Nearly two years after Natalie Portman presented the nominees for Best Director at the Golden Globes by pointedly saying, “And here are the all-male nominees,” the prestigious awards ceremony has once again honoured exclusively male filmmakers for 2020, a move which seems almost laughable given the amount of incredible women-led films up for consideration this year and the annual awards show’s history in this department.
Since its inception 77 years ago, only one woman – one! – has ever won Best Director at the Golden Globes – Barbra Streisand for Yentl in 1984. Five women have been nominated for best director (two twice) in total, the most recent being Ava DuVernay for Selma in 2015.
The maths says it all: 77 years, 76 men, one woman.
Now to this year. After being snubbed for her critically acclaimed directorial debut, Lady Bird, in 2018, Greta Gerwig once again missed out on recognition for her upcoming film Little Women, while Olivia Wilde’s Booksmart didn’t make the cut despite being dubbed the female version of iconic teen movie Superbad. Lorene Scafaria’s Hustlers, Lulu Wang’s The Farewell, Alma Ha’rel’s Honey Boy and Marielle Heller’s It’s A Beautiful Day in the Neighbourhood all received critical acclaim, but none made the list.
Not even Céline Sciamma’s Portrait of a Lady on Fire, which won Best Screenplay at Cannes Film Festival in May, was deemed good enough for a nomination.
As the dust has settled, women in Hollywood have responded to the lack of recognition for female directors with Charlize Theron, who was nominated for Best Actress for her role as Megyn Kelly in Bomshell, calling the whole debacle “really, really ridiculous.”
“It’s tough,” she told the Los Angeles Times. “It’s really, really tough. And I think it gets really frustrating when we have to remember that women directors, especially, are just trying to get their numbers up. They represent 10% of our directors in the industry, and when you have a good year like we had this year with such great work, it is incredibly frustrating. No woman wants to get nominated because it’s the right thing to do. It’s really, really ridiculous. It’s not cool. It’s really hard, and I think it’s unfair, and it’s why we can’t stop this fight. We gotta keep making noise until we’re heard and these stories get recognised.”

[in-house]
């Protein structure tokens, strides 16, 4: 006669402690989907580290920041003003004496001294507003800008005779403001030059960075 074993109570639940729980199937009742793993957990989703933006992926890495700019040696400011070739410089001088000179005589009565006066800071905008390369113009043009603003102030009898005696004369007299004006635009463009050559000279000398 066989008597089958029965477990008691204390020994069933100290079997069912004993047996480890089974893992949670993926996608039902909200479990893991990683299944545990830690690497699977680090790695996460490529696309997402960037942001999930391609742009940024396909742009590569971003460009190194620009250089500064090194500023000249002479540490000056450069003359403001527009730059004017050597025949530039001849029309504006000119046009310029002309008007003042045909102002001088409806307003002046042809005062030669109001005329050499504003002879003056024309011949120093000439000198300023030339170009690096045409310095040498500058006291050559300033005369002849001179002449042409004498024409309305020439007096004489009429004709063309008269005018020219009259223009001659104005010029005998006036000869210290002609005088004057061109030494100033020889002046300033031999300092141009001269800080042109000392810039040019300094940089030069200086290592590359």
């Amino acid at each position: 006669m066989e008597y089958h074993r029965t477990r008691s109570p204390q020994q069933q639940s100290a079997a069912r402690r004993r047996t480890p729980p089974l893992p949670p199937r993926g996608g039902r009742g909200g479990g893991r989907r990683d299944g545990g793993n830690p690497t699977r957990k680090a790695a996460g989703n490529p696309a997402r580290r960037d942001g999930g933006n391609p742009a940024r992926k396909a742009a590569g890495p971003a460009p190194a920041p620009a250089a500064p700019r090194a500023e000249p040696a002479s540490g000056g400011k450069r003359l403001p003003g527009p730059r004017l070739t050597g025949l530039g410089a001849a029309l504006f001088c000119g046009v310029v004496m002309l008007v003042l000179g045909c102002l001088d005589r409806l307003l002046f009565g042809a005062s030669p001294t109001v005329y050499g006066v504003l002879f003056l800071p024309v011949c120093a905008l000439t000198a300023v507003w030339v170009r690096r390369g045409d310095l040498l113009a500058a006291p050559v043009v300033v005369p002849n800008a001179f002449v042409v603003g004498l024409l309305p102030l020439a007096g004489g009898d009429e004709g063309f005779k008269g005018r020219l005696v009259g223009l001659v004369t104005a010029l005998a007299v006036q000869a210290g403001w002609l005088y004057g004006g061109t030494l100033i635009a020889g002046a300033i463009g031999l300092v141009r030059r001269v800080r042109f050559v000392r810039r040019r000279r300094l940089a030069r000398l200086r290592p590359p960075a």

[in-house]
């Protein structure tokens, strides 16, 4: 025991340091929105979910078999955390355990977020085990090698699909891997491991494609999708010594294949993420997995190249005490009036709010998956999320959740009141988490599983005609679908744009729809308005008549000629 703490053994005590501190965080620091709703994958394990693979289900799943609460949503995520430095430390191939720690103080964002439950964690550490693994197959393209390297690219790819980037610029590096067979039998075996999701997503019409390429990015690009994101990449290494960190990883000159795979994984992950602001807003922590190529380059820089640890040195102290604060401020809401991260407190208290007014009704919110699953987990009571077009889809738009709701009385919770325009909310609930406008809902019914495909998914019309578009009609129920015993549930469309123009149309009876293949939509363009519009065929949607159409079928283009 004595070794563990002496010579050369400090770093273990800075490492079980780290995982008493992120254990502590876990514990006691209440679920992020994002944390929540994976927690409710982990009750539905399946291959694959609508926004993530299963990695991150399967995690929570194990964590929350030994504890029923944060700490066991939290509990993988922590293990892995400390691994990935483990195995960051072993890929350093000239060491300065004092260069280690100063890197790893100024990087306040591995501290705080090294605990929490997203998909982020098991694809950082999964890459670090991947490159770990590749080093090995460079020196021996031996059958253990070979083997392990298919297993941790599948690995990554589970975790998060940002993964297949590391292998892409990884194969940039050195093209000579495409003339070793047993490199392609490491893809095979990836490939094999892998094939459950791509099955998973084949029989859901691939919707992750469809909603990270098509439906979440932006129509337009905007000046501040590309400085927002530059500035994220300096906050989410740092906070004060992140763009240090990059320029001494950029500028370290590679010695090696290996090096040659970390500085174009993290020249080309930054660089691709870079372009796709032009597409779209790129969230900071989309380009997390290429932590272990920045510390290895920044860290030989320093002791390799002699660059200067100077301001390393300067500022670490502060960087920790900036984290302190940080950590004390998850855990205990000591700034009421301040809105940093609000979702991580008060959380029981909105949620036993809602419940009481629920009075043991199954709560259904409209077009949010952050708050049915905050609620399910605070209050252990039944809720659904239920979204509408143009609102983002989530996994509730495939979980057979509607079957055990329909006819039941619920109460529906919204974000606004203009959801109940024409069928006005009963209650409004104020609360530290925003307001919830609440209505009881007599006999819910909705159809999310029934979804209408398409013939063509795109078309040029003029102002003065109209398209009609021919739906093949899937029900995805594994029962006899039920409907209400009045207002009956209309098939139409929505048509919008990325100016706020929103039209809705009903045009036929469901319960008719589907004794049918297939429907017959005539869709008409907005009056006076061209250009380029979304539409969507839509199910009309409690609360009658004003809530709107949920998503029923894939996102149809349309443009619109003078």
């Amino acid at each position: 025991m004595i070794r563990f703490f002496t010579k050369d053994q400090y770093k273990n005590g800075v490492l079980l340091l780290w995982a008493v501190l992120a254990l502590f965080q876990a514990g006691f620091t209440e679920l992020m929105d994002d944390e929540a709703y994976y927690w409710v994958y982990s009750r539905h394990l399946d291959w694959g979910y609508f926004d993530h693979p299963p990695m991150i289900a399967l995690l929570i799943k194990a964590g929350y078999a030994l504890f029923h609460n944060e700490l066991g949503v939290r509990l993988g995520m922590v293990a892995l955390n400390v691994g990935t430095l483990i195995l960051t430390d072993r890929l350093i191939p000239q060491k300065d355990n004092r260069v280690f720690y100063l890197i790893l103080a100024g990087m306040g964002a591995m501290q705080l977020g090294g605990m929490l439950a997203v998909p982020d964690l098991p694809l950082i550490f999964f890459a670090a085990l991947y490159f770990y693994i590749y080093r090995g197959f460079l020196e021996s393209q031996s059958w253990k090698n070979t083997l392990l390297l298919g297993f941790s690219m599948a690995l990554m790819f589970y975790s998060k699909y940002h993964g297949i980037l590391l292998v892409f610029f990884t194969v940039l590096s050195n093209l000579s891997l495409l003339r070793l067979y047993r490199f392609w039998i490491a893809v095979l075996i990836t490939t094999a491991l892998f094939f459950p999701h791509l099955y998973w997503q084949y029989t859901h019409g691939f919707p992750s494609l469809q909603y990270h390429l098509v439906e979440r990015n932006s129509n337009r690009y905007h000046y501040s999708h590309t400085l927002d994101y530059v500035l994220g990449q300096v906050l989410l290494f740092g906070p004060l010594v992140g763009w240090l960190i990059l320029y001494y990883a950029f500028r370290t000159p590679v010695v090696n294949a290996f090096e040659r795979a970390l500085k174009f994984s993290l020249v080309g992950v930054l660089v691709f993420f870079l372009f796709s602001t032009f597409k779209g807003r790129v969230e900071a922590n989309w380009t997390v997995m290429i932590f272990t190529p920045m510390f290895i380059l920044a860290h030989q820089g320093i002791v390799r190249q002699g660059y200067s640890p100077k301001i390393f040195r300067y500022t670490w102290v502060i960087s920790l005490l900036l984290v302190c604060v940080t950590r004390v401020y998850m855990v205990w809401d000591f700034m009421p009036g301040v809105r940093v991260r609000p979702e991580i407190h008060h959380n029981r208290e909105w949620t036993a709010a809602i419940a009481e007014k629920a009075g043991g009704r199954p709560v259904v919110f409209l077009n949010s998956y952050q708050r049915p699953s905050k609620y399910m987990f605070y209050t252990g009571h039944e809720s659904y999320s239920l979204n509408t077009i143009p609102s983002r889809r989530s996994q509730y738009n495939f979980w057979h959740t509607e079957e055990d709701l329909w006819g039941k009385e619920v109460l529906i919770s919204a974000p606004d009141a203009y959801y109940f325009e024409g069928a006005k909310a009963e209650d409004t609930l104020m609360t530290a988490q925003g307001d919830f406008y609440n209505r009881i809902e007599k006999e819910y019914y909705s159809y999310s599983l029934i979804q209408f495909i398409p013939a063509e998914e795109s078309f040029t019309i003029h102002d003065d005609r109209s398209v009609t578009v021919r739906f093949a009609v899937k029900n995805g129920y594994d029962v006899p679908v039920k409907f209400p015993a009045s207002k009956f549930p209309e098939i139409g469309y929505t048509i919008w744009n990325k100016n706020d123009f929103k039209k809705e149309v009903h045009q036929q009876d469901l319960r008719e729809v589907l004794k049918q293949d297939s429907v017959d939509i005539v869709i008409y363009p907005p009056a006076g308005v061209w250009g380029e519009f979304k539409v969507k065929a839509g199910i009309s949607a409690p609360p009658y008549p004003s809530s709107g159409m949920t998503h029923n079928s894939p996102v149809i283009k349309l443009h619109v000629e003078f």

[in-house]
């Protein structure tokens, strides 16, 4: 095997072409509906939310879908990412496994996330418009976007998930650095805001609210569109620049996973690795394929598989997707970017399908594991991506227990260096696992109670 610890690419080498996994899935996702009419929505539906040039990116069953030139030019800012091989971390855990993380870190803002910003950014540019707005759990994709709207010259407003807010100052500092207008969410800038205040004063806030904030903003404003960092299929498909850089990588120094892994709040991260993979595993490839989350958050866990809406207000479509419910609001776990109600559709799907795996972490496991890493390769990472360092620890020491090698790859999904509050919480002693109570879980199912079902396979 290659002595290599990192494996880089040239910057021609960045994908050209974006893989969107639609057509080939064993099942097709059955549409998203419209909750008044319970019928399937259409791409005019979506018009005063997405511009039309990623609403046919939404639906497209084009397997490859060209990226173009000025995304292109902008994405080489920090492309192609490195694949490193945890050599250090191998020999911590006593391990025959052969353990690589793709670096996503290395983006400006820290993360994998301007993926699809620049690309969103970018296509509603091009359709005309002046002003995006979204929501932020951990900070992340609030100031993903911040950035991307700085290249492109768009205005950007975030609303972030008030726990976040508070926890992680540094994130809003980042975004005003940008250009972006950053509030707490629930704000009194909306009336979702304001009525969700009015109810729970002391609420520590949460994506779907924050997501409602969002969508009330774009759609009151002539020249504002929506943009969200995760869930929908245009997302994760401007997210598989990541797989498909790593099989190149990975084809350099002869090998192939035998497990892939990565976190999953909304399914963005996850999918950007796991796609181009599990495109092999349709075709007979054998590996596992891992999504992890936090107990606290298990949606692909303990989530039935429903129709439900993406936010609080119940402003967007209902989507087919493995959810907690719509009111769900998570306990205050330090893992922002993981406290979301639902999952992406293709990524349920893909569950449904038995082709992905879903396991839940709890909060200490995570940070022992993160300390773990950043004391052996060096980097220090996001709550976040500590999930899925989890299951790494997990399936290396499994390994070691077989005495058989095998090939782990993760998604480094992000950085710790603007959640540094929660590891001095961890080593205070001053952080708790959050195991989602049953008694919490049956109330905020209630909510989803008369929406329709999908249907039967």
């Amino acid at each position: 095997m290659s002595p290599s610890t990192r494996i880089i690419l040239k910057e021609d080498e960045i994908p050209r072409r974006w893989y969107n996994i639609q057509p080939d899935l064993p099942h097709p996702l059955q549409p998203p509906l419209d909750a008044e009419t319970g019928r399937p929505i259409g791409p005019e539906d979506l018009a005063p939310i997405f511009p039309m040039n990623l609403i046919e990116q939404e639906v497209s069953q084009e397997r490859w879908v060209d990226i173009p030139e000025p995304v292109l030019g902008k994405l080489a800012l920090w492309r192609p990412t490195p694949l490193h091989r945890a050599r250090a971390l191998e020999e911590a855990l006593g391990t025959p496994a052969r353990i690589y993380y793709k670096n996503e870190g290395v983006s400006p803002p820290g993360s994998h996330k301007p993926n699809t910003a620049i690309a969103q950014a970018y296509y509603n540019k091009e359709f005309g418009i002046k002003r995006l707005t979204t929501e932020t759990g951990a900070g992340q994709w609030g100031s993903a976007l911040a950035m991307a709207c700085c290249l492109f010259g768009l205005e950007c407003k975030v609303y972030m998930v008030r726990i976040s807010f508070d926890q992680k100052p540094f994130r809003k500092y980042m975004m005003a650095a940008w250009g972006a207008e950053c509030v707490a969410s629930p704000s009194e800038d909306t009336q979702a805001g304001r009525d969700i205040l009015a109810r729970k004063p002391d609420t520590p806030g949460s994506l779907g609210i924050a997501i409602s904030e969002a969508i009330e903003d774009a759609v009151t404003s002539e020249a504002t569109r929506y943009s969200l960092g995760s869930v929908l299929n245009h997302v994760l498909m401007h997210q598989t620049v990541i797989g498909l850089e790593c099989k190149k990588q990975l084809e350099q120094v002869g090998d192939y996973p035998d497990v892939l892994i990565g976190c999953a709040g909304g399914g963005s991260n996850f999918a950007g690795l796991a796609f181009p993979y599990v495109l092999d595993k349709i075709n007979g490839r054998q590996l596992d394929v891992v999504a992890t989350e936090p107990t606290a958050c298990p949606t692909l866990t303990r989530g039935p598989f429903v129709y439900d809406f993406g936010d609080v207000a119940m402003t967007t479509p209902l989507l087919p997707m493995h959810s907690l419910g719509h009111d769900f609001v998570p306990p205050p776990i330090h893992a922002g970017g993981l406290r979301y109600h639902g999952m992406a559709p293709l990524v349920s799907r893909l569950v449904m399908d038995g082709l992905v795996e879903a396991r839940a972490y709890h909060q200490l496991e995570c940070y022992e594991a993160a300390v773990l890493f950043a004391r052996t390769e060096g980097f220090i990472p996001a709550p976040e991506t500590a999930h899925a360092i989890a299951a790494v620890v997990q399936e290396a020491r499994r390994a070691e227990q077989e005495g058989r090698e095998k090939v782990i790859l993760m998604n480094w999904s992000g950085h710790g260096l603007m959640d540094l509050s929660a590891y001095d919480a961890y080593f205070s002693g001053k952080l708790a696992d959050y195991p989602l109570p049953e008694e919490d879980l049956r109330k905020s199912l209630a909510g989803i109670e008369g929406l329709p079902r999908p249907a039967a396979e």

Meanwhile, Saoirse Ronan, who was nominated for Best Actress for her role in Little Women, dedicated her thank you statement to director Gerwig. The two also worked together for Lady Bird, which saw Ronan get nominated for Best Actress in 2018 and Gerwig similarly ignored.
“Getting to play Jo March, one of the most inspiring characters in literature, still today, has been an honour. I am eternally grateful to Greta Gerwig for her guidance and partnership, and for her fierce perseverance that brought this incredible cast together and created an environment for us to become a real family and tell this very special story,” Ronan said in her statement. “My performance in this film belongs to Greta as much as it does myself and I share this recognition completely with her.” Subtle shade, but shade none the less.
Honey Boy director Alma Ha’rel took a more action-focused stance, saying that she can now see from the inside that things aren’t going to change anytime soon. “Good morning to everyone that’s writing me about the #goldenglobes. I feel you but know this. I was on the inside for the first time this year. These are not our people and they do not represent us. Do not look for justice in the awards system.” She finished with: “We are building a new world.”
Good morning to everyone that’s writing me about the #goldenglobes
I feel you but know this.
I was on the inside for the first time this year. These are not our people and they do not represent us.
Do not look for justice in the awards system.
We are building a new world. https://t.co/IK7YNy5J5S
— Alma Har'el🌪 (@Almaharel) December 9, 2019
Perhaps just like Rihanna’s answer to Victoria’s Secret with her inclusive Savage x Fenty range and runway show, we need to create the change we want to see when it comes to awards ceremonies – Rih, do you have any spare time?